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Why You Haven't Achieved Your Goals Yet: and how to overcome them.

If you’re like most people, who have some things that you would like to achieve. You may have goals, dreams and aspirations. Some goals may be small, like going for a walk three times a week. Some goals may be large, like starting a business or saving a large amount of money.

During New Years, many people set goals but by the next month, most have already abandoned their goals. Why is that? Why is it that so many people want to improve their finances, want a healthier body, want better relationships, but a year later, nothing has changed.

Here are a few common road blocks to achieving the things you want and how to overcome them.

You worry about what others might think.

Many people will say “I don’t care about what other people think” But deep down most people do care.

After the initial excitement of your goal, the negative thoughts start to creep it. What will my parents/spouse/friends/family, etc. say?! What if I fail and they throw it in my face?! What if I look dumb?! And on and on…

Caring about what others think limits you. The reality is what other people think has very little to do with you. You may get the relative or friend who will point out the negatives, and that may come from a place of worrying for you. Others just talk from what they “heard” and not from experience.

You really have to learn to think for yourself. As long as you’re not hurting others in the pursuit of your goal, keep moving forward.

You don’t believe in yourself.

Believing in yourself is HUGE to pursue any goal. You can have all the talent in the world and all the support from friends and family,  but if you don’t believe in yourself, you’ll find an excuse to stop or slow yourself down.

Even if you don’t have all the resources, when you believe in yourself, you know you’ll figure out a way. When others criticize you and you believe in yourself, other’s opinions don’t affect you.

Many times this comes from past experiences where maybe someone did put you down and was not supportive. That experience contributes to negative thinking.

“Who am I to do this?” “It’s already been done, I’ll just be waisting my time.” “It’s too hard, I can’t do that”

When you experience negative self-talk, you have to challenge it. Ask yourself, “where did I pick up this thought?” “Is this a fact or just an opinion?”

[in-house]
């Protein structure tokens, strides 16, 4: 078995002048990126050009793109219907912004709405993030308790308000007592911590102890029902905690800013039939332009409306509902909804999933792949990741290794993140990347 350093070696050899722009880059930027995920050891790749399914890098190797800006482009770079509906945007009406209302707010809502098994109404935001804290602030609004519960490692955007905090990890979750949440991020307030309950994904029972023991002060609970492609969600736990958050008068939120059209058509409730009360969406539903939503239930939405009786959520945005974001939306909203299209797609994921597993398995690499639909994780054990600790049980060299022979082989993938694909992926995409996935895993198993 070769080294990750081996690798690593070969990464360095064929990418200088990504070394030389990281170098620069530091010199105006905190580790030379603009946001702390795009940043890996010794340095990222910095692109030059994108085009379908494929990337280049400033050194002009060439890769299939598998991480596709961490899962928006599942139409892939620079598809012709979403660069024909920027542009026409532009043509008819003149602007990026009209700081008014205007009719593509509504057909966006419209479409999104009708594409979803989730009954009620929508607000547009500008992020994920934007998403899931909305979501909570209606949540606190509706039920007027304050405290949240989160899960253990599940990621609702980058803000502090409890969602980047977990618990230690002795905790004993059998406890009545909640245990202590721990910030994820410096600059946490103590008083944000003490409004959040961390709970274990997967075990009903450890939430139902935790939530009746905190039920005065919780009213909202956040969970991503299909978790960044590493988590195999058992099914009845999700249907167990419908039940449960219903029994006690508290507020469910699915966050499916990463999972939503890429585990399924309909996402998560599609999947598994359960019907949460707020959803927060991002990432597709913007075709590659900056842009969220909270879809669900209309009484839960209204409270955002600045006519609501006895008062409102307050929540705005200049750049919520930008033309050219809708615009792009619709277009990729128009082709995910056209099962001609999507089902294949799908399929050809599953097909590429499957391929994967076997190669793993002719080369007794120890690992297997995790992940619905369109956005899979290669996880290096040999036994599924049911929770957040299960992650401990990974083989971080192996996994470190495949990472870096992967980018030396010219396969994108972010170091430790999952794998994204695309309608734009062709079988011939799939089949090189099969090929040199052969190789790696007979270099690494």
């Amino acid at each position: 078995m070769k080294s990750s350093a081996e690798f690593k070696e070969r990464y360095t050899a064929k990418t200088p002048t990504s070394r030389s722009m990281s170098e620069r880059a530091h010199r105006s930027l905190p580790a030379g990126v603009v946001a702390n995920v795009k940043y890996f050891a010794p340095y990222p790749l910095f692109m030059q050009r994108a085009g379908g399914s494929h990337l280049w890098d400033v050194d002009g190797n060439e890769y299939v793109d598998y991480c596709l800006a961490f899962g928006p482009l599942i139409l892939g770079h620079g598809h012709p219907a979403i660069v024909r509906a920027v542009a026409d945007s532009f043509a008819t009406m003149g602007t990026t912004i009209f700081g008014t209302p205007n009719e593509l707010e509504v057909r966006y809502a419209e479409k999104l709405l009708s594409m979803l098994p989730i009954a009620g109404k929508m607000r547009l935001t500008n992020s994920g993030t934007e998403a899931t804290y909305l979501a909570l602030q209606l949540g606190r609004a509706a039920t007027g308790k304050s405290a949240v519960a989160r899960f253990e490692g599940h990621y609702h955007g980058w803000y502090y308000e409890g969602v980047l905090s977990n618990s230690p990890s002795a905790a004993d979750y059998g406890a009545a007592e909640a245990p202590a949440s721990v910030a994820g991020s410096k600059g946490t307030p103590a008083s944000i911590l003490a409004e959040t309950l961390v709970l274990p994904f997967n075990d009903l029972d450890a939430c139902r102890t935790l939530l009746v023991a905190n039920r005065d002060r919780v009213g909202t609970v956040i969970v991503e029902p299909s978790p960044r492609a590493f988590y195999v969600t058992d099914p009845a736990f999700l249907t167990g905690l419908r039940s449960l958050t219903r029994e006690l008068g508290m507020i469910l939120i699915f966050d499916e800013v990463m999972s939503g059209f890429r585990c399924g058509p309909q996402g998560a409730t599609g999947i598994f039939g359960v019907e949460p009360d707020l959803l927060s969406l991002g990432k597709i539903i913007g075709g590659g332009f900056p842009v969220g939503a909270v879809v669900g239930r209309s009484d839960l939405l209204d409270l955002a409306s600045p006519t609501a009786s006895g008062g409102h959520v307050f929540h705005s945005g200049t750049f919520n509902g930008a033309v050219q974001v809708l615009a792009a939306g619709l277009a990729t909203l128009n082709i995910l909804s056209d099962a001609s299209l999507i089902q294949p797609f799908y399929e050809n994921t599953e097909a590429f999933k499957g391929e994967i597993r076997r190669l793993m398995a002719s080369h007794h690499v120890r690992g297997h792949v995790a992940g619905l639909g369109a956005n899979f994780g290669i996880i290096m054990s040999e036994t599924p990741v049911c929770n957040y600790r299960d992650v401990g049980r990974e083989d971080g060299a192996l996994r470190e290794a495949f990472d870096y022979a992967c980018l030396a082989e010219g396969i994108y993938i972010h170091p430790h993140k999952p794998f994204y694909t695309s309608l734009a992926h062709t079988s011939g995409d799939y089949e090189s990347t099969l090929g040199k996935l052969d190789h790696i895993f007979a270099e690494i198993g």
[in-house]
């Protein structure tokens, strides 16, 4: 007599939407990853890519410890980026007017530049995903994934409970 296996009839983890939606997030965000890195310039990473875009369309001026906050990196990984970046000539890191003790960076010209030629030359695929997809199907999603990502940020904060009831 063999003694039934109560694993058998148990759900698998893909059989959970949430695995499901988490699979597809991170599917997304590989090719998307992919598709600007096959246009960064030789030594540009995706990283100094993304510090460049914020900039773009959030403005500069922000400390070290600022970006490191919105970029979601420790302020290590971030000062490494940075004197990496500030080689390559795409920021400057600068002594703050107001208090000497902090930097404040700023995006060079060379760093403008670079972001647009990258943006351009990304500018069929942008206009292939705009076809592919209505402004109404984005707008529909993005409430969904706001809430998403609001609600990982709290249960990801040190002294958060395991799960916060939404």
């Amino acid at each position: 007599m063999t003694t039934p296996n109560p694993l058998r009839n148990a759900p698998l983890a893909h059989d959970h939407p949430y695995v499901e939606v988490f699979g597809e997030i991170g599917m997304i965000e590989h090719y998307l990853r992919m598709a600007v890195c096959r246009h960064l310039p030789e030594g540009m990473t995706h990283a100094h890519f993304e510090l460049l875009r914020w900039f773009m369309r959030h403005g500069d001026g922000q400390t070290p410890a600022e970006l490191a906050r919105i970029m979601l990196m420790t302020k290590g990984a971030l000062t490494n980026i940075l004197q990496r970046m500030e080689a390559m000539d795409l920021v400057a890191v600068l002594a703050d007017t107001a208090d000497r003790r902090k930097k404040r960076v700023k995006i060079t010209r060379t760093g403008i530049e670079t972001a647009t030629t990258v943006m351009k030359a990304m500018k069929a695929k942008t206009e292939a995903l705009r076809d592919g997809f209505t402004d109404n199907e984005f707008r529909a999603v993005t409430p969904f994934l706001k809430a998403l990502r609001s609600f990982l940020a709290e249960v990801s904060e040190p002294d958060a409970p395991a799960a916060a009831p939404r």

For example, I used to see a woman who would constantly say “Nothing I do is ever good enough” When she began questioning that thought, she remembered always feeling that nothing she did was good enough. She’ll get a good grade on a test, and her dad would say “why don’t you do that all the time?” instead of just saying “good job” And her parents were always comparing her to other people’s kids. Therefore, she was always made to feel that nothing she did was enough, she developed this belief that she was not good enough into adulthood.

It wasn’t a fact, She just kept replaying old childhood wounds.

If this one is big for you, really question it. The negative thoughts may have come from bullies, a verbally abusing relationship, a boss or family members.

You’re afraid.

Being afraid when pursuing something new is completely normal. Fear is not necessarily bad. Instead of letting the fear freeze you and not take any action, prepare for what you’re afraid of.

Ask yourself, “What’s the worse thing that could happen?” Then, “What can I control to prevent that bad thing from happening?” And, “Even if that bad thing happens, how can I get out of it?”

This works for any type of fear. Fear of failure. Fear of success. Fear of things changing.

Use the fear to prepare instead of letting it freeze you. If you take no action on your goal because you’re afraid, you’re short changing yourself and the world of that thing that you could be sharing with others.

You’re feeling overwhelmed.

When you’re feeling overwhelmed that always means that you’re doing too much with not enough time and you’re too focused on the whole goal.

The trick to overcoming feeling overwhelmed is to break down the big goal into smaller goals.

For example, let’s say you want a new job. You go on Indeed and start looking for job postings. You see one you like and apply. After a whole hour of filling out one job application, you start to feel stressed out because you have a bunch more to do.

Instead, set a smaller goal of applying to two jobs per day.

Another example is loosing weight. Let’s say you want to loose 25 pounds (or whatever number). That number seems big. You then start to think of all the things you can’t eat and all the things you have to do to loose weight. Instead of focusing on the 25 pounds, break it down. If you want to loose 25 pounds in two months, divide 25 (pounds) by 8 (weeks in two months) and you get 3.12. So instead of focusing on 25 pounds, just focus on loosing 3.12 pounds each week. 3.12 is a much smaller number than 25 so you don’t feel as stressed out about it.

Whatever you want to work on, break it down to the smallest step. Then focus on one step at a time.

“You measure the size of the accomplishment by the obstacles you have to overcome to reach your goals.” – Booker T. Washington

About the author.

Liza J Alvarado is a professional counselor in private practice. She serves Adolescents, Adults, and spanish-speaking families in the Lehigh Valley, PA area.

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